transmediale Unformatted: A (pre-)History of Thirty Years or More
Dieter Daniels traces the historical trajectories leading to transmediale’s contemporary configuration, which continues to resist definition
Physical encounters with digital culture “will neither be replaced by so-called social media nor by post-internet art,” argues Dieter Daniels in this essay written on the occasion of transmediale’s thirtieth anniversary. He dives all the way back to the 1960s to explain why a festival format—one which resists formalization—is still relevant.
The “festival format”: a response to an institutional dilemma
Much early media art (including experimental film, expanded cinema, video, sound, and computer art) began in the late 1960s and early 1970s as institutional critique: against the commodification of art (art market, galleries), against mainstream cinema (Hollywood), and against mass media manipulation (especially television). Around the same time, electronic media became more accessible for artistic and DIY practitioners. This resulted in an institutional dilemma: more and more works were being produced but had no place to be shown. This gave rise to the “festival format” as an alternative to permanent institutions for showing works, meeting, exchange, and networking—partly modeled after 1960s experimental film/performance or Fluxus festivals. The era of video and media art festivals reached a peak during the 1980s, with new ones appearing almost every year. Some of them, such as Ars Electronica Linz in 1979 or Videonale Bonn in 1984, began as one-time events that became annual or biennial afterwards.
The coincidence of media theory and media art: “avant la lettre” in 1970s Berlin
Two events in Berlin in 1971 bring us closer to the prehistory of transmediale. At the Technical University, Friedrich Knilli starts to use a U-matic video recorder as technical support for the beginning of what will come to be called media theory. For the first time it is possible to fix the transience of the object onto a storage medium, and German media studies begins with the “ideological critique” of television series recorded on video by Knilli. 1971 is also the founding year of Video-Forum at Neuer Berliner Kunstverein (n.b.k.), at the time a unique initiative to make video art more accessible, as there were no permanent collections for the public (and no YouTube, Vimeo, or UbuWeb either). But the real prehistory of transmediale begins six years later, when theory and practice were combined with the founding of the MedienOperative Berlin e.V., a center for independent video work in 1977. Equipped with its own production facilities and working as a collective, the group primarily addressed social and cultural themes, using video as a medium of Gegenöffentlichkeit, or “counter-public.”
The long way to the first Berlin-based “video festival”
The Berlinale film festival, a US initiative founded in 1950 as a “window to the free world” in the divided city, ran smoothly well into the sixties. Elsewhere, however, by 1968 a rebellion against the “society of the spectacle” and the commodification of cinema was taking place—first at Cannes Film Festival with Jean-Luc Godard, Louis Malle, and François Truffaut, followed shortly after at the Venice Film Festival by Bernardo Bertolucci and Pier Paolo Pasolini. The rebellion reached Berlin in 1970 when the Anti-Vietnam film o.k. by Michael Verhoeven was censored and led to the so called “anti-festival” in 1971, since then established as the International Forum of New Cinema. From 1973, this “film forum” (forum being a popular term at the time, as indicated by the eponymous n.b.k. Video Forum founded the same year) also showcased video contributions. As part of this forum, in 1988 the MedienOperative showed its own program under the name VideoFilmFest, which from 1989 became a regular, stand-alone event under the name VideoFest.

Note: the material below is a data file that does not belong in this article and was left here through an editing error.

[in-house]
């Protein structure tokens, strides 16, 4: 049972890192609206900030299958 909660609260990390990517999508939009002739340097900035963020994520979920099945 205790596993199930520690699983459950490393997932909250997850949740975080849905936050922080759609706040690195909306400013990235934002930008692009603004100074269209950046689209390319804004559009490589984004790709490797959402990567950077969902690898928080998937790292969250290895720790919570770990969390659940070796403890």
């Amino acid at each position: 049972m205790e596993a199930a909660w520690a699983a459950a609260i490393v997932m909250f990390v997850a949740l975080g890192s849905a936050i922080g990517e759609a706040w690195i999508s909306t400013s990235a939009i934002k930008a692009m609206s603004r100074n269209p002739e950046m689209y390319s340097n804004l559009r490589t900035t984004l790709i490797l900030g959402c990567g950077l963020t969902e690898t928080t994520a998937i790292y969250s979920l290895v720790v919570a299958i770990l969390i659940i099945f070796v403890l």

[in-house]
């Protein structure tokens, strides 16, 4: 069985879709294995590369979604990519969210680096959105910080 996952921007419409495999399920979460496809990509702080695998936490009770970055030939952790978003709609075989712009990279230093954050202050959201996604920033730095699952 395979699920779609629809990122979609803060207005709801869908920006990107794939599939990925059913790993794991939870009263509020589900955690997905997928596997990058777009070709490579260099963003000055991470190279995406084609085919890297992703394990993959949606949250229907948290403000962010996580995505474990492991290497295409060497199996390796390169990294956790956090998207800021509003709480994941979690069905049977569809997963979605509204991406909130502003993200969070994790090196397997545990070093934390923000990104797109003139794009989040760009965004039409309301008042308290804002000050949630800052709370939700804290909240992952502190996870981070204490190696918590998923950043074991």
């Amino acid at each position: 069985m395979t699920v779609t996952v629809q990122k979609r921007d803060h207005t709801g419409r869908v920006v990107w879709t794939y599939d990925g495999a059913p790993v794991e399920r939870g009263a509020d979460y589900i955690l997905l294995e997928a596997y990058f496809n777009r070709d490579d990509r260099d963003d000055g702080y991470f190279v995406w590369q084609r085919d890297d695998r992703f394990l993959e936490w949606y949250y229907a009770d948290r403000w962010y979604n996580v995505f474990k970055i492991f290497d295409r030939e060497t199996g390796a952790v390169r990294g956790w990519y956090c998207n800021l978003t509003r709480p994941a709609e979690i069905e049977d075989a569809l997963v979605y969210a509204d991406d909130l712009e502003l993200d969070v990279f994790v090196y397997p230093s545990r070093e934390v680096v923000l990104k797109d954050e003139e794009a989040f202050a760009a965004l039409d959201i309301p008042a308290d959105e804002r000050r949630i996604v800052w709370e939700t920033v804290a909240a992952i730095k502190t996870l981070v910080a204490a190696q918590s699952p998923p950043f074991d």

If the 1968 cinema rebellion was late to reach Berlin, so was the idea of a “video festival,” which by the early eighties was well established in other European locations, such as Locarno, The Hague, Montbéliard, Bonn, Marl, Osnabrück, and Rotterdam. But the idea found fertile ground in Berlin on account of this timing; just one year before peaceful revolution in the GDR had brought the Berlin Wall down, and this was right in time to become part of the digital revolution. These two concurrent revolutions—the first won but over, the latter lost but ongoing—are part of transmediale’s legacy. Since then, the festival has become an institution in its own right, but it has also tried to remain “ever elusive” via shifting names and concepts, from VideoFest (1989) to transmedia (1997) to transmediale (1998), and, since 2001, with a yearly changing topic (introduced by Andreas Broeckmann).
The “festival format” unformatted
But why do we still need a festival of any kind when media art has become omnipresent and digital culture seemingly unavoidable? Such a forum for presentation and exchange in real time and real space will neither be replaced by so-called social media nor by post-internet art. One reason for this is the festival’s format—or, more precisely, that it has no format. As a result it is still, to quote the theme of transmediale 2012, “in/compatible” with the commodification of media art and digital culture; the “festival format” is still up-to-date exactly because it resists a final formatting and perpetually reformats itself.